Selectmen Still Working Behind Closed Doors
by William Dowd 6/26/12
On Wednesday, June 27, the Board of Selectmen is scheduled to go into Executive Session to handle “bargaining with non-union personnel”. This is just a fancy way of referring to the process for determining the pay or other terms of employment for employees not in a union.
First, it’s so “Massachusetts” that the law and rules allow for the discussion, debate, development and establishment of the pay and benefits for non-union employees to take place in secret. It’s bad enough that union negotiations get to go behind closed doors. Extending that evil to those not in a union may constitute some bizarre form or fairness, but it is definitely counter to the interests of taxpayers.
Second, it’s curious that the discussion will take place at this time since the Board has previously decided to hold off on pay adjustments for non-union employees until after the long delayed compensation and benefits study is complete and processed. Without the report, I’m wondering what exactly they’ll be discussing and why they can’t do it in open session.
Third, it is yet another violation of the Board’s alleged commitment to transparency and visibility. Ever since I first raised questions about the cost of retiree health insurance benefits over two years ago, both the Selectmen and FinCom have indignantly professed their belief in transparency. Some of them have taken to referring to it as the “T” word, as though even suggesting that it’s not happening is preposterous.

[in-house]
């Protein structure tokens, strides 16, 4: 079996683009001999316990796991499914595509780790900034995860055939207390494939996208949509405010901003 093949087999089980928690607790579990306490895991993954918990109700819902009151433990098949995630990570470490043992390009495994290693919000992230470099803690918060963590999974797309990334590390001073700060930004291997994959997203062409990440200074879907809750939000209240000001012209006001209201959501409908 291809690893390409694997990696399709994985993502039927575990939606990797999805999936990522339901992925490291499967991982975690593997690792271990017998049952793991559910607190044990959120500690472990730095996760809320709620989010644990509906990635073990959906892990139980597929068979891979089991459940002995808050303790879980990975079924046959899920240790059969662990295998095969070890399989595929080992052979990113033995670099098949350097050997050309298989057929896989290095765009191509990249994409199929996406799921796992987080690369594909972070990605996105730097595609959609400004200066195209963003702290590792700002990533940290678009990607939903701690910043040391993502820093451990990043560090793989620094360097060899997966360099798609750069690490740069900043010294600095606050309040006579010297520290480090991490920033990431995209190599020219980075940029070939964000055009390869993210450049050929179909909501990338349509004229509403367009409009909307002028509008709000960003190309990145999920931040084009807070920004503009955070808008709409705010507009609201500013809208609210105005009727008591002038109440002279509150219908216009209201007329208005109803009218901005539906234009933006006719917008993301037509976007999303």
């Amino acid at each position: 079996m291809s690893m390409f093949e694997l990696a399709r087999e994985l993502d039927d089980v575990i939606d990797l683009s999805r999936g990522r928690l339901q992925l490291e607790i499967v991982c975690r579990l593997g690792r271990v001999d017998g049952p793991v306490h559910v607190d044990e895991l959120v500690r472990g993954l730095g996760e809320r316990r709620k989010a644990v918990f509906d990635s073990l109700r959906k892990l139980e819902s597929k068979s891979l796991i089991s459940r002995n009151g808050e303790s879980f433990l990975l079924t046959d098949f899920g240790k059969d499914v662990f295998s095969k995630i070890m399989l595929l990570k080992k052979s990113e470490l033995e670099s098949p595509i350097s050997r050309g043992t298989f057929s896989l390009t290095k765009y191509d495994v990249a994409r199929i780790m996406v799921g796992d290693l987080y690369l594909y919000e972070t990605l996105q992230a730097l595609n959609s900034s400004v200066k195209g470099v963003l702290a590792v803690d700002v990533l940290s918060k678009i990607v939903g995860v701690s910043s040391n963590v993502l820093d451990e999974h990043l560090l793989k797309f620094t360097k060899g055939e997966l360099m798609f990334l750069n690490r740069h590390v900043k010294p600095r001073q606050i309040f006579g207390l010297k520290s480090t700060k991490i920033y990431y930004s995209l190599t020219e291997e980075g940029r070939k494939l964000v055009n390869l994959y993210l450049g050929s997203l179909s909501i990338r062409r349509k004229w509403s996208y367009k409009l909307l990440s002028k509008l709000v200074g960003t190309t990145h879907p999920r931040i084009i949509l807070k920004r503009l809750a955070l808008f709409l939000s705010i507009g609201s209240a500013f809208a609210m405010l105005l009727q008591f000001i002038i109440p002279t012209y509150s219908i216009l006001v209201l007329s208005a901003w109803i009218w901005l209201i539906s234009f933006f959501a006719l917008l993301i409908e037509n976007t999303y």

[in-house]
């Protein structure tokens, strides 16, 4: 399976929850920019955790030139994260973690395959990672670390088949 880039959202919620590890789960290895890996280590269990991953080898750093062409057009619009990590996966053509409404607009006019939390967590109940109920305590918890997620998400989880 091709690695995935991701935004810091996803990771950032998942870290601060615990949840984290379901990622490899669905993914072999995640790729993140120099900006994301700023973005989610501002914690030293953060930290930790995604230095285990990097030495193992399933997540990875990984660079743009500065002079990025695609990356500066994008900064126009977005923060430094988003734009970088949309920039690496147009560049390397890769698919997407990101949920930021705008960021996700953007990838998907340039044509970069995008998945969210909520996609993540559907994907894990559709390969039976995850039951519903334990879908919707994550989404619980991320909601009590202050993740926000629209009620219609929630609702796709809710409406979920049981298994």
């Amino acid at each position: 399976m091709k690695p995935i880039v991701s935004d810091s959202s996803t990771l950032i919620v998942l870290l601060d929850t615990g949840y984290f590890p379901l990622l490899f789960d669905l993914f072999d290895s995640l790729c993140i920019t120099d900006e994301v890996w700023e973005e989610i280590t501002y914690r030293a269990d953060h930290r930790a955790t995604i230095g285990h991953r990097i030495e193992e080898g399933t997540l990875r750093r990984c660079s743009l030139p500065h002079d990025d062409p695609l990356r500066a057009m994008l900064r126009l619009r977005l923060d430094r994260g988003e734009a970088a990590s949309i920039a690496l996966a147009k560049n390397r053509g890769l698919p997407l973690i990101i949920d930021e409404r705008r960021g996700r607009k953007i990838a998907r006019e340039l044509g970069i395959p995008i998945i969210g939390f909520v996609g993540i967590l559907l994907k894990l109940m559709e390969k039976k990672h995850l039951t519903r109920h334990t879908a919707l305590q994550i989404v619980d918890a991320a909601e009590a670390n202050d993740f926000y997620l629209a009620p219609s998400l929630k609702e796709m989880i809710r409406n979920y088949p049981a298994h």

When a public board or committee chooses to do its work in secret, taxpayer alarms should sound. There is absolutely nothing transparent about a meeting that excludes the press and the public. There are good and proper reasons for having certain discussions in a so-called “Executive Session”. Dealing with the pay, benefits and terms of employment for employees of the Town is just not one of them, no matter what the law and rules may allow.
I think the Board of Selectmen should do this business in open session. On Wednesday, we’ll see what they think.
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